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Open Access Highly Accessed Research article

Phase II study of gemcitabine, doxorubicin and paclitaxel (GAT) as first-line chemotherapy for metastatic breast cancer: a translational research experience

Alessandro Passardi1*, Ilaria Massa2, Wainer Zoli1, Lorenzo Gianni3, Carlo Milandri1, Federica Zumaglini2, Oriana Nanni2, Roberta Maltoni1, Giovanni Luca Frassineti1 and Dino Amadori4

Author Affiliations

1 Department of Medical Oncology, Morgagni-Pierantoni Hospital, Forlì, Italy

2 Istituto Oncologico Romagnolo, Forlì, Italy

3 Department of Oncology, Infermi Hospital, Rimini, Italy

4 Istituto Scientifico Romagnolo per lo Studio e la Cura dei Tumori, Meldola, Italy

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BMC Cancer 2006, 6:76  doi:10.1186/1471-2407-6-76

Published: 21 March 2006

Abstract

Background

Patients with metastatic breast cancer are frequently treated with anthracyclines and taxanes, which are among the most active agents in this disease. Gemcitabine is an interesting candidate for a three-drug combination because of its different mechanism of action and non-overlapping toxicity with respect to the other two drugs. We aimed to evaluate the activity and toxicity of the GAT (gemcitabine, doxorubicin and paclitaxel) regimen, derived from experimental preclinical studies, as first-line chemotherapy in patients with stage IIIB-IV breast cancer.

Methods

Patients with locally advanced or metastatic breast cancer and at least one bidimensionally measurable lesion were included in the present study. Adequate bone marrow reserve, normal cardiac, hepatic and renal function, and an ECOG performance status of 0 to 2 were required. Only prior adjuvant non anthracycline-based chemotherapy was permitted. Treatment consisted of doxorubicin 50 mg/m2 on day 1, paclitaxel 160 mg/m2 on day 2 and gemcitabine 800 mg/m2 on day 6, repeated every 21–28 days.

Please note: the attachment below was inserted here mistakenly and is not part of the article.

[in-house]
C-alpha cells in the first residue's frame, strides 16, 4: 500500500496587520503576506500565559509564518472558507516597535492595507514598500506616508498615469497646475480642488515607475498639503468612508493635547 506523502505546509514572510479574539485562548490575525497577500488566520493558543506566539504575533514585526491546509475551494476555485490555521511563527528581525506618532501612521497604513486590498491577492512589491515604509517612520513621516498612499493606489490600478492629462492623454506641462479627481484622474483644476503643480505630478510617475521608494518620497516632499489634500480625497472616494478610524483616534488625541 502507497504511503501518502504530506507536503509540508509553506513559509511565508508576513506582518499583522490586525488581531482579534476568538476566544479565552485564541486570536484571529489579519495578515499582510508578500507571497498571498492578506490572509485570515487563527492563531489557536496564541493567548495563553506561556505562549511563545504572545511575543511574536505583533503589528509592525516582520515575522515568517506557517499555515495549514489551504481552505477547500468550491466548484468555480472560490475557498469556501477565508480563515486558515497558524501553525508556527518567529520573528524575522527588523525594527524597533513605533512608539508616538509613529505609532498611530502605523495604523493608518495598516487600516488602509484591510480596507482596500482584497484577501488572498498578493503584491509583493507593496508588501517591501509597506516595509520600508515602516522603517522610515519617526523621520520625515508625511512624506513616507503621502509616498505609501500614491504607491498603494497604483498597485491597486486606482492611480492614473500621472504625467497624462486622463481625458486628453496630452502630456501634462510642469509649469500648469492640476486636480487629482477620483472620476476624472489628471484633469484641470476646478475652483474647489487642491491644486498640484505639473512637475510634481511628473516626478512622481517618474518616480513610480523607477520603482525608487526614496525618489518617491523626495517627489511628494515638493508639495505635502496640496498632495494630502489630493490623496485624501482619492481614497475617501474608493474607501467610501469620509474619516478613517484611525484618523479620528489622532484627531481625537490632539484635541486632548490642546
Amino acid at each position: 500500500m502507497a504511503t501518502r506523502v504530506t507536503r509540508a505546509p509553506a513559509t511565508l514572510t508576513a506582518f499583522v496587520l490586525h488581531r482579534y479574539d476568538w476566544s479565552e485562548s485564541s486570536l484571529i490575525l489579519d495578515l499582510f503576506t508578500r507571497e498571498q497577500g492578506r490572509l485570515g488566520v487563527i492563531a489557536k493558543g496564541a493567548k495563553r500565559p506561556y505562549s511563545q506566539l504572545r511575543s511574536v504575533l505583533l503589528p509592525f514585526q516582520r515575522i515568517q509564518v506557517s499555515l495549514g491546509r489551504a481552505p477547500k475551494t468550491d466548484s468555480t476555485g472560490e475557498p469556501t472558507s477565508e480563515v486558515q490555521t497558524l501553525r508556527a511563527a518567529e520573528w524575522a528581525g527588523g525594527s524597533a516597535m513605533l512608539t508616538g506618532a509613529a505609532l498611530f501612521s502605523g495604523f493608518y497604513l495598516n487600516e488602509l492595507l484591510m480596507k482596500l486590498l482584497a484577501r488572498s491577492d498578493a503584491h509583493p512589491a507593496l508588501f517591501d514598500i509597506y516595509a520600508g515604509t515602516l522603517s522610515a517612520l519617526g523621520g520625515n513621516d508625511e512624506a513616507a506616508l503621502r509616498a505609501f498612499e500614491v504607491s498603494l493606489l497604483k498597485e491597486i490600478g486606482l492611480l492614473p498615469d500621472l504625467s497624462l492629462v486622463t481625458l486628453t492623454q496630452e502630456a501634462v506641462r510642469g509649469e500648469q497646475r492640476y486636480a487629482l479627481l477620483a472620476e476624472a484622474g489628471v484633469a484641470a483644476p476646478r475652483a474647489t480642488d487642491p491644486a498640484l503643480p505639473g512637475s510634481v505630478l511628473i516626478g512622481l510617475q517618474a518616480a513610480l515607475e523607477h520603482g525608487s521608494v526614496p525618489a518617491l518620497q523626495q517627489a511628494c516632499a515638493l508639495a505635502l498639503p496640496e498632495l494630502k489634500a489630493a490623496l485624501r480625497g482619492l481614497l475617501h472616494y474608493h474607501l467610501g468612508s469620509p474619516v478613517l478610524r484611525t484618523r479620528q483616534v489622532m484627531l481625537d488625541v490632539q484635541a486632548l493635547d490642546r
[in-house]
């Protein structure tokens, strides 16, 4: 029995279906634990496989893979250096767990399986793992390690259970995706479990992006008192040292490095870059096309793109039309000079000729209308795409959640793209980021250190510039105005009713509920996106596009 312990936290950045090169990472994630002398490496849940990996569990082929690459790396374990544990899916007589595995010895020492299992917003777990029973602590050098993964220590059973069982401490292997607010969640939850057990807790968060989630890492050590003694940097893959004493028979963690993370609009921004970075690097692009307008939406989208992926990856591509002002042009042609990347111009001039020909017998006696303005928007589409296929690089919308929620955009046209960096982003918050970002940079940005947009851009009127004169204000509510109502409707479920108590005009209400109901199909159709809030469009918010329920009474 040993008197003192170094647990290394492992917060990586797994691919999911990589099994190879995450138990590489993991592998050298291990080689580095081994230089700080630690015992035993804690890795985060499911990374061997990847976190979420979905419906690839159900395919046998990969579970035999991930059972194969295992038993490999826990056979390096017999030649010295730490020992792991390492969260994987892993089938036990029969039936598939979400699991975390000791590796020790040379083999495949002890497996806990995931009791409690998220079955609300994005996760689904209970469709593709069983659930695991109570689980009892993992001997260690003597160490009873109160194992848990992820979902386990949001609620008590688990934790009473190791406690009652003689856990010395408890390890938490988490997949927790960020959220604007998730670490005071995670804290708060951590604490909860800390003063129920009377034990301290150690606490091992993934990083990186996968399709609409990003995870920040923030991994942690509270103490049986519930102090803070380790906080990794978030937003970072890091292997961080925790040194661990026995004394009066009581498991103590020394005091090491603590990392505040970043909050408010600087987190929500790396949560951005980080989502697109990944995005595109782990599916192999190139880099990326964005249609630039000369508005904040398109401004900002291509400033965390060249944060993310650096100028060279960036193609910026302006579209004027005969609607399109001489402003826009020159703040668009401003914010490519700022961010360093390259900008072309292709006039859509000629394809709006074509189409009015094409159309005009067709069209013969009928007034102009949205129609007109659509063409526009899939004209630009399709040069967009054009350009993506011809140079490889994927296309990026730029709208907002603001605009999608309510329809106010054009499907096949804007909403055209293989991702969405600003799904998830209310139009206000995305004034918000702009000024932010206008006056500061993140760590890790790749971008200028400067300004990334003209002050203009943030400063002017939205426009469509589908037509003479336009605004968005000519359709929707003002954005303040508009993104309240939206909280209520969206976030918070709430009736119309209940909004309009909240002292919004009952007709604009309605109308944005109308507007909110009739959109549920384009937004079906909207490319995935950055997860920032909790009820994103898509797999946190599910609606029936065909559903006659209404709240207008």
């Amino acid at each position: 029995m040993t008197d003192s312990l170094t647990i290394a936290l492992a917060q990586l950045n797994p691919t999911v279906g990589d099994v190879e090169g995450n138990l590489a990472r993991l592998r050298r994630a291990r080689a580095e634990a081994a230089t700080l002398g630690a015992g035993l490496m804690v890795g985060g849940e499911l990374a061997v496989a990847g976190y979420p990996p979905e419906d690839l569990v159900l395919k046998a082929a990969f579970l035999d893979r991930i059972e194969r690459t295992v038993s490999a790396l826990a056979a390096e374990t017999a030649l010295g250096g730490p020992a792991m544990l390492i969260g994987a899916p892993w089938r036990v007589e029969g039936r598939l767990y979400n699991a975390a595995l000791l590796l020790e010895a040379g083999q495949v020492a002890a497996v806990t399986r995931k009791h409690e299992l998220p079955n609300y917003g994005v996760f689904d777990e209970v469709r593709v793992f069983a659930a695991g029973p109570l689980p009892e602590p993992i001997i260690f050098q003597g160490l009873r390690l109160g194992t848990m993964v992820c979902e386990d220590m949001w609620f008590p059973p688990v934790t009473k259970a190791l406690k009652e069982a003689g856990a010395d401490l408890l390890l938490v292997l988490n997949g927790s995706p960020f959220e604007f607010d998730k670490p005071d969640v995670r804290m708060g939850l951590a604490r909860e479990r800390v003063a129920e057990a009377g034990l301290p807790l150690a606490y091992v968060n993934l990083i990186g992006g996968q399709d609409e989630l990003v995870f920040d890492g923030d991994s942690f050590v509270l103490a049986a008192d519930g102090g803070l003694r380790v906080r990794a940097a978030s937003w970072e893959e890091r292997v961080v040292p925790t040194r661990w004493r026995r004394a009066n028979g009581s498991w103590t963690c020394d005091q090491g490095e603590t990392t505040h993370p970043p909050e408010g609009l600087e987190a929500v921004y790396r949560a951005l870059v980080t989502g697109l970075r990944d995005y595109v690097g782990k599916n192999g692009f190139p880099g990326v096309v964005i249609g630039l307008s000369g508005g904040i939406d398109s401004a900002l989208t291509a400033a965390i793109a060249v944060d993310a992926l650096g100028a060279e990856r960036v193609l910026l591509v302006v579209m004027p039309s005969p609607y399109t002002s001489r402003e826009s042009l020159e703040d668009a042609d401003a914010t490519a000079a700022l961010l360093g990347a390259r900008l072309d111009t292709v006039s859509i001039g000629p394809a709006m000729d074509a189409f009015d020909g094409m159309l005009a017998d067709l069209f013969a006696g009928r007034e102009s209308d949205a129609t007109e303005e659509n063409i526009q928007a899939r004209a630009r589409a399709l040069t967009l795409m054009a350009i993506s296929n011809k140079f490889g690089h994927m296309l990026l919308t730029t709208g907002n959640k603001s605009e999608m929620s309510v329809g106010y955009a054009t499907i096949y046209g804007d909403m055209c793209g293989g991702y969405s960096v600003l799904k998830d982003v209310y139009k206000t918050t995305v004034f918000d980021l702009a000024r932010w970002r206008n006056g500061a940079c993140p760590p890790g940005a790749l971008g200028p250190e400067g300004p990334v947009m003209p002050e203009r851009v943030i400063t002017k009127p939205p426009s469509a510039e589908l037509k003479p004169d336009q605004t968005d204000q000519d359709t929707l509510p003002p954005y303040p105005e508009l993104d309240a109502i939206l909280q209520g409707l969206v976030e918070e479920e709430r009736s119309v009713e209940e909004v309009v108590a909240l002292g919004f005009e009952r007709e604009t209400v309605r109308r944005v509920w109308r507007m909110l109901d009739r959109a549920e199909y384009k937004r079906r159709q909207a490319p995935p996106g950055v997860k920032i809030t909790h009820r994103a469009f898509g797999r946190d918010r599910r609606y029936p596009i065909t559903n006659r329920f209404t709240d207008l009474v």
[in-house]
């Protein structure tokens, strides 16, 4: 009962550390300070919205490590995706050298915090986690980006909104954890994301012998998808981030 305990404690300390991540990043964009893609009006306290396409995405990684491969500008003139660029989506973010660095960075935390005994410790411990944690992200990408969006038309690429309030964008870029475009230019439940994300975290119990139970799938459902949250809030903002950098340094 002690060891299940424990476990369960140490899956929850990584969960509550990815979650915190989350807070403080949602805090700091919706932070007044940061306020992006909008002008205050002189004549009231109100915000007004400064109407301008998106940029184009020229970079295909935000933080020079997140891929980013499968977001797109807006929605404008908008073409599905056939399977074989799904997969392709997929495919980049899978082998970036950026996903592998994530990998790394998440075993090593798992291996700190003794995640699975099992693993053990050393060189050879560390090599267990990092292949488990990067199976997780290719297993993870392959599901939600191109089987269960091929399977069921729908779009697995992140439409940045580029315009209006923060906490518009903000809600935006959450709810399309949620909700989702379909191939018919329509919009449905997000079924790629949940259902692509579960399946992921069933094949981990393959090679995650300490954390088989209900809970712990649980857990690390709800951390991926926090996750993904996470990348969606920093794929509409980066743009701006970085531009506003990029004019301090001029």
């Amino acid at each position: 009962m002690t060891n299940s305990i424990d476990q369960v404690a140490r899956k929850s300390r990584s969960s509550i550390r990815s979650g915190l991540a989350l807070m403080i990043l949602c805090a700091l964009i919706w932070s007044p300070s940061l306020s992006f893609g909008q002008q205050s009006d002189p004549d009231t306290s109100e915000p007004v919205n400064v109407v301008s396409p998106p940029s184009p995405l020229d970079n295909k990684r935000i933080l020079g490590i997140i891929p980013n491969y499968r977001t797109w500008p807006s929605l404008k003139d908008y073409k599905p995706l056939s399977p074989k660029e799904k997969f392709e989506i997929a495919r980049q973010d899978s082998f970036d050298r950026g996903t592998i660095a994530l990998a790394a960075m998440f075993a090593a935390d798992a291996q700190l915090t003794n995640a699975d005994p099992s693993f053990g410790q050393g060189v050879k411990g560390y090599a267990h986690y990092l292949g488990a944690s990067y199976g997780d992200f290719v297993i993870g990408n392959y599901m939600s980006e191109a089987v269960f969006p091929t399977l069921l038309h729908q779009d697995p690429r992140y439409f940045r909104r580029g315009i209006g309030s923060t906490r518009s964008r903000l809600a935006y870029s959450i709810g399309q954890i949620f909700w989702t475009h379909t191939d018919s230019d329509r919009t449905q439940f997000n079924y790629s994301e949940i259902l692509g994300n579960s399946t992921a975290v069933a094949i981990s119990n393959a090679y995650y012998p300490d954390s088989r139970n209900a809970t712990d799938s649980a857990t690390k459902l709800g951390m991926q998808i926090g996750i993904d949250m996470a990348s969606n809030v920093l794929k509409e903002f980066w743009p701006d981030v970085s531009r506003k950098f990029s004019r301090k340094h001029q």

Results

Thirty-three consecutive breast cancer patients were enrolled onto the trial (7 stage IIIB and 26 stage IV). All patients were evaluable for toxicity and 29 were assessable for response. A total of 169 cycles were administered, with a median of 6 cycles per patient (range 1–8 cycles). Complete and partial responses were observed in 6.9% and 48.3% of patients, respectively, for an overall response rate of 55.2%. A response was reported in all metastatic sites, with a median duration of 16.4 months. Median time to progression and overall survival were 10.2 and 36.4 months, respectively. The most important toxicity was hematological, with grade III-IV neutropenia observed in 69% of patients, sometimes requiring the use of granulocyte colony-stimulating factor (27%). Non hematological toxicity was rare and mild. One patient died from sepsis during the first treatment cycle before the administration of gemcitabine.

Conclusion

The strong synergism among the three drugs found in the preclinical setting was confirmed in terms of both clinical activity and hematological toxicity. Our results seem to indicate that the GAT regimen is effective in anthracycline-naïve metastatic breast cancer and provides a feasible chemotherapeutic option in this clinical setting.